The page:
ZAMBIA – The popularity of Zambian potato chips is on the rise in East Africa, with Uganda becoming the latest country to place orders for this convenience snack.

The Zambia Potato Company, which has been making significant strides in the international market, has not only met the growing regional demand but has also reversed the importation of chilled potato chips from South Africa, effectively saving the country’s foreign currency and boosting the national treasury.

Zambia Potato Company’s Country Sales and Business Development Manager, Mathews Kaubo, expressed his satisfaction with the company’s remarkable progress on the international stage.

The company, which initially exported 27 metric tonnes of potato chips to the Democratic Republic of Congo (DRC), is now gradually securing a substantial market share in both the East African Community (EAC) and the Southern African Development Community (SADC) markets.

Mr Kaubo reported that following successful exports to Kenya and Tanzania, Uganda has now joined the list of nations ordering Zambian potato chips.

In the SADC region, apart from the DRC, the company has been exporting to countries like Malawi, Namibia, and South Africa, with South Africa being their largest market.

“From the pilot export of 27 tonnes to the DRC in January 2022, the company now exports to eight countries in the EAC and SADC markets,” Mr Kaubo said.

He commended the Zambian Government, particularly quasi-institutions such as the Zambia Development Agency, Zambia Revenue Authority, and the Zambia Bureau of Standards, for their invaluable guidance and support in enabling the company to enter the export market.

“The company’s success story continues to unfold as it has exported approximately 1,850 metric tonnes, a remarkable increase from the 750 tonnes exported in 2022, and it aims to surpass these figures by year-end.”

To strike a balance between catering to local and export markets, the company supplies chain stores nationwide while also servicing local entrepreneurs through the Buya Bamba outlet on the outskirts of Lusaka City Market. Buya Bamba serves as both an outgrower agent and distributor of raw potatoes.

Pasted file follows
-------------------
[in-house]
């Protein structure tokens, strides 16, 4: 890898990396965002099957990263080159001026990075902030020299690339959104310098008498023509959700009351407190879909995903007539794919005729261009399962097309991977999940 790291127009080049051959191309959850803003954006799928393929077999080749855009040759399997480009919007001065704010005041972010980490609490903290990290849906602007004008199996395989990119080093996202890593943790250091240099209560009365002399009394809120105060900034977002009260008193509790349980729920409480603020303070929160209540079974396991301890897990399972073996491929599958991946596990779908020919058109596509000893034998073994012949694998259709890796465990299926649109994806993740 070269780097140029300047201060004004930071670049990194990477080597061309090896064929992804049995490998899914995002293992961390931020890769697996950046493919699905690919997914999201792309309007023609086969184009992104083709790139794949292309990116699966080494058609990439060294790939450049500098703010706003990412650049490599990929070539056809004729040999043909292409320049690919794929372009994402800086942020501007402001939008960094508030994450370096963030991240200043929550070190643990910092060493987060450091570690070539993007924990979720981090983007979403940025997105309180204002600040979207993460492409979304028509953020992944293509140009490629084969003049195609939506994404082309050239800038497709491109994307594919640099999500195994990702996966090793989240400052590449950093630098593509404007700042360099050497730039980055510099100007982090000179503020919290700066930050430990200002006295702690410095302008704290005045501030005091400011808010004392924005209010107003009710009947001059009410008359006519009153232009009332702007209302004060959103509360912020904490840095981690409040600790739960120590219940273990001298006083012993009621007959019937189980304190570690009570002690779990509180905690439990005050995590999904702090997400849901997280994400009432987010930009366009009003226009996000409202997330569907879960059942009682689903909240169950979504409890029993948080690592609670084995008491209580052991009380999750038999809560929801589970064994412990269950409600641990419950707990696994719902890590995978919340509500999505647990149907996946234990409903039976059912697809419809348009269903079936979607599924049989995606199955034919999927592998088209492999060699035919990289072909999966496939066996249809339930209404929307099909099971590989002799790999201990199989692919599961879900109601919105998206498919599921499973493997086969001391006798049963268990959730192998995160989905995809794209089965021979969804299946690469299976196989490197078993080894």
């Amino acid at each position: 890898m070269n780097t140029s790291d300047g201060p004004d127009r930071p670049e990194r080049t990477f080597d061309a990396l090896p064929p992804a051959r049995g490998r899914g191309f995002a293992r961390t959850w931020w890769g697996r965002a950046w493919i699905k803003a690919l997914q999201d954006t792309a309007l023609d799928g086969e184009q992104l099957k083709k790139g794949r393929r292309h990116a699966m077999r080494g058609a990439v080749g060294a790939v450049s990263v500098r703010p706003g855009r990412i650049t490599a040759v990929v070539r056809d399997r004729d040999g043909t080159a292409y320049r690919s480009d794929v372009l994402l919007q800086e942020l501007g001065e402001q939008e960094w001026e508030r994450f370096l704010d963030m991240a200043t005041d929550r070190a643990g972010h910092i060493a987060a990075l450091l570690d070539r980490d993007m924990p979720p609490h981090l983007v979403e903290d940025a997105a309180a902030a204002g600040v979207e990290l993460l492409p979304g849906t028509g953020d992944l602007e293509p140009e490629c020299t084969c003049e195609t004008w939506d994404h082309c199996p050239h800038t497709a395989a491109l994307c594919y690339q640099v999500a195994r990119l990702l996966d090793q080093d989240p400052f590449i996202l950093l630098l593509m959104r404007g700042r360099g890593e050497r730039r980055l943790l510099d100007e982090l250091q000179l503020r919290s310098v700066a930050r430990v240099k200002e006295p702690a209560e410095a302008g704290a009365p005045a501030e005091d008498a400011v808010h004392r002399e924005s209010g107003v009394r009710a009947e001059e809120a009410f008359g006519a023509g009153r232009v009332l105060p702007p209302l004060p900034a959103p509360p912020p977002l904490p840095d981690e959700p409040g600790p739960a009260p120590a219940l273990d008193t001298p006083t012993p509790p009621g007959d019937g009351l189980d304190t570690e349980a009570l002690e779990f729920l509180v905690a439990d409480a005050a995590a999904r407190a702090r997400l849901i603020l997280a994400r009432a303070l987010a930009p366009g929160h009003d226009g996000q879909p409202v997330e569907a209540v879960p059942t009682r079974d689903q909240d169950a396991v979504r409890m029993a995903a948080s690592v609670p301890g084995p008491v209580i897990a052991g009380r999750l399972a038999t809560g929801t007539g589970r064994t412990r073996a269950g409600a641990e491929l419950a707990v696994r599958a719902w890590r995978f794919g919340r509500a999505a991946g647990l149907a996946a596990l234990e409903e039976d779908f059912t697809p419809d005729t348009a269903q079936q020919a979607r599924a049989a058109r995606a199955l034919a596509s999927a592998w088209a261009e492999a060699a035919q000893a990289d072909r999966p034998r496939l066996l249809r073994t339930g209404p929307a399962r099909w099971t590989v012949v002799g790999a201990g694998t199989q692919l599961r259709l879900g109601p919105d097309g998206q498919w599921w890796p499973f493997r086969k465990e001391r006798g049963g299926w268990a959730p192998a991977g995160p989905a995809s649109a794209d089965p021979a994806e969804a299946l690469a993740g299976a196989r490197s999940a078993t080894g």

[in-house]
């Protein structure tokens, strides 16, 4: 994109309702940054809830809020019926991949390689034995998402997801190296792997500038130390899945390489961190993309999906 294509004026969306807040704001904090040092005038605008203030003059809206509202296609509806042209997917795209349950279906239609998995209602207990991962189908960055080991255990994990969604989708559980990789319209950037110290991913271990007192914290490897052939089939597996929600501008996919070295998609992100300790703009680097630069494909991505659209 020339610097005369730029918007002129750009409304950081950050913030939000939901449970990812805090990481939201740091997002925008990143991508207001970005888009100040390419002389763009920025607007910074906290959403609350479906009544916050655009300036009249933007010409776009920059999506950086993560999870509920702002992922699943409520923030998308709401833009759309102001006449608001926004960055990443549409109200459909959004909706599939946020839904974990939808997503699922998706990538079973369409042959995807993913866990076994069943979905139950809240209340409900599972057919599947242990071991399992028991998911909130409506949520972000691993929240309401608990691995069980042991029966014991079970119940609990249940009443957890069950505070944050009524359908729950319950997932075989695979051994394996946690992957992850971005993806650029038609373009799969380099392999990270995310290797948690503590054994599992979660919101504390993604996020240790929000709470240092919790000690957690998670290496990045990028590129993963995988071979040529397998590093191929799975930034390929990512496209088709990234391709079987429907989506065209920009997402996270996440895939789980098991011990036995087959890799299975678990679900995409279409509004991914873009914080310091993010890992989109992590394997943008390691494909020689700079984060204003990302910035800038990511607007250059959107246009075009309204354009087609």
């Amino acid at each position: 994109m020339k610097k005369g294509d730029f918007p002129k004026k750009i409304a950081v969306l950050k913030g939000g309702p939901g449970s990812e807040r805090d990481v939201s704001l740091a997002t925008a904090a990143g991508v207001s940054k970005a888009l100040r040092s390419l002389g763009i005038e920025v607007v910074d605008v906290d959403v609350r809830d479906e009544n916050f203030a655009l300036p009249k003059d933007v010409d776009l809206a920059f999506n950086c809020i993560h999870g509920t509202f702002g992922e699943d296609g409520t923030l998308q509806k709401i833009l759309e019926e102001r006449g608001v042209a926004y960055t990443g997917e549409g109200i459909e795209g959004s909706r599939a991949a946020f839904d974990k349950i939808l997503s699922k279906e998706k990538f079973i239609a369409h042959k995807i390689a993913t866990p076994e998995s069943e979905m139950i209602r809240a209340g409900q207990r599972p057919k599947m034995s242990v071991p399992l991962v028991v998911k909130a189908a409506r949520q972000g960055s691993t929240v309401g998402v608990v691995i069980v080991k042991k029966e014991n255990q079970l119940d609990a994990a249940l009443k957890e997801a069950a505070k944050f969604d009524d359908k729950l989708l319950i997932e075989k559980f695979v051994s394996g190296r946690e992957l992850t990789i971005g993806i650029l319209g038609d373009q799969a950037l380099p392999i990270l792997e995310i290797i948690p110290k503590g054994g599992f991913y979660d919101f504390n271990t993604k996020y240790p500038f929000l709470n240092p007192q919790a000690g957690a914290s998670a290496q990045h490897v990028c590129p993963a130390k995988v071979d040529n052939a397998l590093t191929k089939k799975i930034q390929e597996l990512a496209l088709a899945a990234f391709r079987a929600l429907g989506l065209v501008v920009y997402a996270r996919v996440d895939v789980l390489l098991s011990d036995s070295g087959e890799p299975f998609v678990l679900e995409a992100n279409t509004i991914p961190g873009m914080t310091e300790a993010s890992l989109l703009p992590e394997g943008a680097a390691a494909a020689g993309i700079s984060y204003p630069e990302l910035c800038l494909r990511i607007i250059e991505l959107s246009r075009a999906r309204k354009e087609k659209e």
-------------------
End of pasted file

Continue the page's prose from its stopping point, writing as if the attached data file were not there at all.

“Our focus was mainly to satisfy the local demand. But the processing equipment was projected to be producing more than the country’s needs.” With local demand estimated to be around 700 tonnes monthly, the company found an opportunity to offload the surplus on the foreign market,” Mr Kaubo explained.

The Zambia Potato Company has been exporting 50 tonnes of potato chips to Botswana, Malawi, and Namibia.

As Mr Kaubo highlighted, South Africa remains the company’s largest market, with Kenya and the DRC following closely as the second biggest markets in terms of demand.

Founded in 2018 and commencing production in 2019, the company has made a significant impact on job creation, employing 150 full-time staff members, primarily women, at its Ngwerere factory in Chongwe District.

Through its outgrower schemes in Northern and Southern provinces, the company has created hundreds of jobs, with farmers employing approximately eight people per hectare across more than 2,000 hectares.

Mr Kaubo emphasized the company’s commitment to supporting local farmers and growing the export market, which not only benefits the national economy but also sustains employment opportunities for many in the country.